This year, our group published a paper in PLOS Genetics that describes our efforts to better understand and correct for population structure when computing gene-by-environment (GEI) statistics in genome-wide association studies (GWASs). We use simulated and actual GWAS datasets to demonstrate that population structure, the relatedness of individuals within a cohort, inflates test statistics for both GEIs and genetic variants. We present a novel mixed model method capable of improving accuracy when computing GEI statistics in GWAS. This method can be efficiently applied to GWAS datasets containing thousands of individuals and hundreds of thousands of SNPs.
GWASs have discovered many genetic variants associated with complex traits and diseases, yet these genetic variants explain only a small fraction of phenotypic variance in the human genome. Other sources of phenotypic variance include discrete environmental factors and GEIs, complex interactions between an individual’s genetic material and environmental factors. Recent GEI association analyses have demonstrated the importance of GEIs in complex traits and disease development. Identification of these causal GEIs would provide insight into disease pathways, particularly the effects of environmental factors in disease risk, and guide development of novel diagnostic tools and personalized therapies.
Several methodological challenges have limited successful identification of causal GEIs. As with standard GWAS approaches, GxE GWASs are prone to produce an inflated number of associations due to population structure. Unlike standard GWASs, we lack a method designed to avoid detection of these spurious associations when computing GEI statistics. Accounting for genetic similarity with a standard GWAS approach does control inflation of test statistics for causal SNPs, but does not control inflation of associated GEIs. Simultaneously accounting for both similarities would control both types of population structure known to confound GWASs—false associations caused by SNPs under selection and those caused by the remaining SNPs.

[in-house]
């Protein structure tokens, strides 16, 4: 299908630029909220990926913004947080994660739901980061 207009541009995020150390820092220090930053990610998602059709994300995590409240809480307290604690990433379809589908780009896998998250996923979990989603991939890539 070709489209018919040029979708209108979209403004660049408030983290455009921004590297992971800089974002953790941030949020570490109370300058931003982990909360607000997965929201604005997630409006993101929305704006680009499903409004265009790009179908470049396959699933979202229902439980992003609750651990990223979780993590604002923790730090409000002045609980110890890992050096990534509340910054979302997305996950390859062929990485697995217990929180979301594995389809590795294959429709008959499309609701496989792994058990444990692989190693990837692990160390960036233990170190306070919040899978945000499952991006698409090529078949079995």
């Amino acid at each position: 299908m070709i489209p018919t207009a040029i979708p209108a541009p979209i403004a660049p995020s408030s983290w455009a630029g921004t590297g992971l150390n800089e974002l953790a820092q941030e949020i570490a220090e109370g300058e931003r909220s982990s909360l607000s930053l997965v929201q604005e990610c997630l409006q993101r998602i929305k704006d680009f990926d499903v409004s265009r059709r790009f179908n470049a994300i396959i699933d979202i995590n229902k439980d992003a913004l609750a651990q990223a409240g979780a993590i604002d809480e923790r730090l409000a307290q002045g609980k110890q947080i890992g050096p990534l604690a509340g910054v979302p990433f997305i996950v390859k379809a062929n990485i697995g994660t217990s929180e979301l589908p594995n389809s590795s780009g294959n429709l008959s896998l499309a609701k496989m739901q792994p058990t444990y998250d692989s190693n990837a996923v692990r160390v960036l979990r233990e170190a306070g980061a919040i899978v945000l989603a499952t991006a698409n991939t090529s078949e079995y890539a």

Our linear mixed model approach introduces two random effects and takes into account two types of similarities between individuals: overlap in the genome itself and overlap in genetic expression caused by complex interactions between genes and environment. We use a pair of kinship matrices corresponding to the two types of similarity to include these two random effects in the model and correct for population structure.
In order to better understand false associations in GxE GWASs, we compare our approach to two standard approaches. We apply the three methods to two large genomic datasets, one human and one mouse, that are known to contain population structure and have many quantitative phenotypes to test effect of GEIs. We use a standard GWAS method that does not correct for population structure (defined as “OLS” in our paper) and an approach that performs population structure correction for only SNP statistics (“One RE”). The last approach is our proposed mixed model approach that uses both genetic and GxE kinship to correct for population structure on both SNP and GEI statistics (“Two RE”).
In both datasets, even a moderate amount of population structure causes spurious GEIs when using standard approaches for identifying GEI in GWAS. While the One RE approach reduces inflation of test statistics on SNPs (see Supplement S1 Figure), it has almost the same or slightly higher inflation factors on GxE statistics when compared to OLS. Results from both datasets suggest that our approach effectively controls population structure when computing statistics for GEIs and genetic variants. We hope our method is useful advancing our understanding of how life-history influences an individual’s disease risk.
This project was led by Jae Hoon Sul and involved Michael Bilow. The article is available at: http://dx.doi.org/10.1371/journal.pgen.1005849
The full citation to our paper is:
This approach uses our PyLMM software package available for download at: http://genetics.cs.ucla.edu/pylmm/.